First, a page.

A great deal of hard work went this report at Right Wing News about scam PACs. To tell you the truth, I was starting to feel alone out there. I was one of the few people willing to go on record with the Politico about the great injustice being done by scam PACs on the right. I’m glad to see RWN zero in on a lot of the problems.


Unfortunately, I think its report also gets a lot wrong and one of the problems we are going to have moving forward is, like with the label RINO, labeling groups as scam PACs just because we don’t like them. I find it very unfortunate that groups like FreedomWorks, Madison Project, Senate Conservatives Fund, and Club For Growth are lumped in with other clear scam PACs that have not, to date, gotten candidates elected.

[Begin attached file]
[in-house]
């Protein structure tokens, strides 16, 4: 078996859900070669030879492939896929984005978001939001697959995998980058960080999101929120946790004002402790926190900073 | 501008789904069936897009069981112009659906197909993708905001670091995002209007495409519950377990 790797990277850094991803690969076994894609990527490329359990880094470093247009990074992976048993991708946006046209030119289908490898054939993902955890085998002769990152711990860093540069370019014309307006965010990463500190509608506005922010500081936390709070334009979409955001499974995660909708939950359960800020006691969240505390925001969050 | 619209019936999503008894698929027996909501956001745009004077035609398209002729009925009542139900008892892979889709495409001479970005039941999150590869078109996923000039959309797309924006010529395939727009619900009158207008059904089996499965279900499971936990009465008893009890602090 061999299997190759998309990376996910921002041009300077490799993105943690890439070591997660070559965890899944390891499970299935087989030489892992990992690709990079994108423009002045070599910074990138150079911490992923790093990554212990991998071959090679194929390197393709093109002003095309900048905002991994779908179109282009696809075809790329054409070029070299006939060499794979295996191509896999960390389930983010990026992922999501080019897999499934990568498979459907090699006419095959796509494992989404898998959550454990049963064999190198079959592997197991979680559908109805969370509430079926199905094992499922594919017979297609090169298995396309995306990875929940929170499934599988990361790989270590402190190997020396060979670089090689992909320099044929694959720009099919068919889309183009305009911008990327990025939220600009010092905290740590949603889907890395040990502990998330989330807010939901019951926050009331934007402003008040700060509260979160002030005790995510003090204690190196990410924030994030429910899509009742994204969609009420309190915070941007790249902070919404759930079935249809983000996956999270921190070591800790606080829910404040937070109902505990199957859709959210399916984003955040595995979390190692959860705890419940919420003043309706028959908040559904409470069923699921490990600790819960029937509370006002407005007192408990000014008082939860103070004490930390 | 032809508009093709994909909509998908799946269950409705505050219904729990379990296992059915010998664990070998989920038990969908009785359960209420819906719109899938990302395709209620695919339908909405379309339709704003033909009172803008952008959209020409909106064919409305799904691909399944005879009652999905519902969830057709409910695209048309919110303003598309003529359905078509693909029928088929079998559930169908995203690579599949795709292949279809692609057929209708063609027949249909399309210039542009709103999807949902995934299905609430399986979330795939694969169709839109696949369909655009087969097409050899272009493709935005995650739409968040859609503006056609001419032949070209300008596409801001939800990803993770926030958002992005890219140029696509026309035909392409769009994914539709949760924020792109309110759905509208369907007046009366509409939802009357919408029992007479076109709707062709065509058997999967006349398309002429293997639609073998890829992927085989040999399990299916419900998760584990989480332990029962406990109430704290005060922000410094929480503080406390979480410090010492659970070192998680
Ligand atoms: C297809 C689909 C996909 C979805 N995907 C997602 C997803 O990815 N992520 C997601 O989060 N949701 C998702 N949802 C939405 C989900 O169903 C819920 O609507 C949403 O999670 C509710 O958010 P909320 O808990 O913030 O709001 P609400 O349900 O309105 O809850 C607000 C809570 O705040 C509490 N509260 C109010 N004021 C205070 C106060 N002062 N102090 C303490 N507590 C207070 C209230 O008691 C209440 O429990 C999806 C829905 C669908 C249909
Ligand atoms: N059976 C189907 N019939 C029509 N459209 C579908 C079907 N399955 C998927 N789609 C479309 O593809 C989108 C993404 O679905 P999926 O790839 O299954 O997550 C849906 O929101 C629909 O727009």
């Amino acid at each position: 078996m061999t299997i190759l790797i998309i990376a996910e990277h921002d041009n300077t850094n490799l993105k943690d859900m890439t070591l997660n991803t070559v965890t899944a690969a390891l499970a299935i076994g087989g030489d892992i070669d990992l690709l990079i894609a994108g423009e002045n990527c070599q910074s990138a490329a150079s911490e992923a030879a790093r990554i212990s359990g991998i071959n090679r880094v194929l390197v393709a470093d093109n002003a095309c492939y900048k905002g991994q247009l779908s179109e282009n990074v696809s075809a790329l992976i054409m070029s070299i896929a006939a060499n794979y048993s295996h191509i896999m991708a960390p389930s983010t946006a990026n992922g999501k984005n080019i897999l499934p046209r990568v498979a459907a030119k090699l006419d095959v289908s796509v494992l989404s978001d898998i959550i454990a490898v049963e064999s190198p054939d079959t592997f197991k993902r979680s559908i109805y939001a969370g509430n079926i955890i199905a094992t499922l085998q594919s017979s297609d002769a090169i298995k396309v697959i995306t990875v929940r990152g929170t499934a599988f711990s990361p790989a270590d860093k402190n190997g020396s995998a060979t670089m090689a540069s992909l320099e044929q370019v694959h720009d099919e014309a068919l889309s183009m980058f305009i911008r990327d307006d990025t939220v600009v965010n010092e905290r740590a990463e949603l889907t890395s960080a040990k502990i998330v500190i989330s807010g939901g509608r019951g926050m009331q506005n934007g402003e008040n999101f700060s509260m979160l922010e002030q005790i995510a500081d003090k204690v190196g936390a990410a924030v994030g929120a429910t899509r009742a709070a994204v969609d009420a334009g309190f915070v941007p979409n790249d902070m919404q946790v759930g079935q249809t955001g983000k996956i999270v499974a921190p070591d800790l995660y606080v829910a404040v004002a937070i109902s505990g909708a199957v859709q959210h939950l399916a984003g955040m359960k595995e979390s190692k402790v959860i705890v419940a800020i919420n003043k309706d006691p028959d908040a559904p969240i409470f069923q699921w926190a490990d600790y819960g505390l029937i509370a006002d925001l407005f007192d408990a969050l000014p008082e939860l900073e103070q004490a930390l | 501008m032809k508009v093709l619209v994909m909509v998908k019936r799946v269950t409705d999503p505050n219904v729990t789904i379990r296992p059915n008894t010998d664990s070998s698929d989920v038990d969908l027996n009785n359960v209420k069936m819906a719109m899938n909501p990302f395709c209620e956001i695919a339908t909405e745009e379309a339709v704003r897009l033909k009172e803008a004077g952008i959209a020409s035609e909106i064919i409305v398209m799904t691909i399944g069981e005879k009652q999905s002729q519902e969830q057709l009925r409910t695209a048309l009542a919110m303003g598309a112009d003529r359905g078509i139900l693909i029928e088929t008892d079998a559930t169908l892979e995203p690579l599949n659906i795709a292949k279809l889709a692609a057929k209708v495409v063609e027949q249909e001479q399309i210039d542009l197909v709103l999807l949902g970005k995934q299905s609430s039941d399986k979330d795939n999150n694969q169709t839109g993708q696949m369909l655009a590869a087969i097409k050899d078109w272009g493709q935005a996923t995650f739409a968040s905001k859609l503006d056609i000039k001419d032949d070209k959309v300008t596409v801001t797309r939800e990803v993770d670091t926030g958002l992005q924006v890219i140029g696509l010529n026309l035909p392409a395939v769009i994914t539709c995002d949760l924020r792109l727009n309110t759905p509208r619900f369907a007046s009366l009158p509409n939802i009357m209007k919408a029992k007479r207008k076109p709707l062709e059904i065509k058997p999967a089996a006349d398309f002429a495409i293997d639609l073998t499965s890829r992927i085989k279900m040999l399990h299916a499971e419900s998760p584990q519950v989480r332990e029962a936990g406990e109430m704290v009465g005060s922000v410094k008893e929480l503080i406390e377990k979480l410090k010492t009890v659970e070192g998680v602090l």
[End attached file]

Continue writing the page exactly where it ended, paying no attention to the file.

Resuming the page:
In fact, that might first be a good bright line rule. Have these groups gotten people elected to office? That shrinks the list of culprits to start with.

Second, has the Republican Establishment railed against these groups for causing constituent backlash against them? That should reduce the population of culprits further. In fact, four groups in particular are routinely savaged by the Establishment for daring to fight against them: Madison Project, Freedom Works, Senate Conservatives Fund, and the Club For Growth. Those four groups are also most likely to be credited by currently elected officials and candidates as having given them the most help challenging the establishment. Consequently, the appearance of those four groups along with Americans for Prosperity, American Crossroads, and Tea Party Patriots, on the RWN list should raise eyebrows.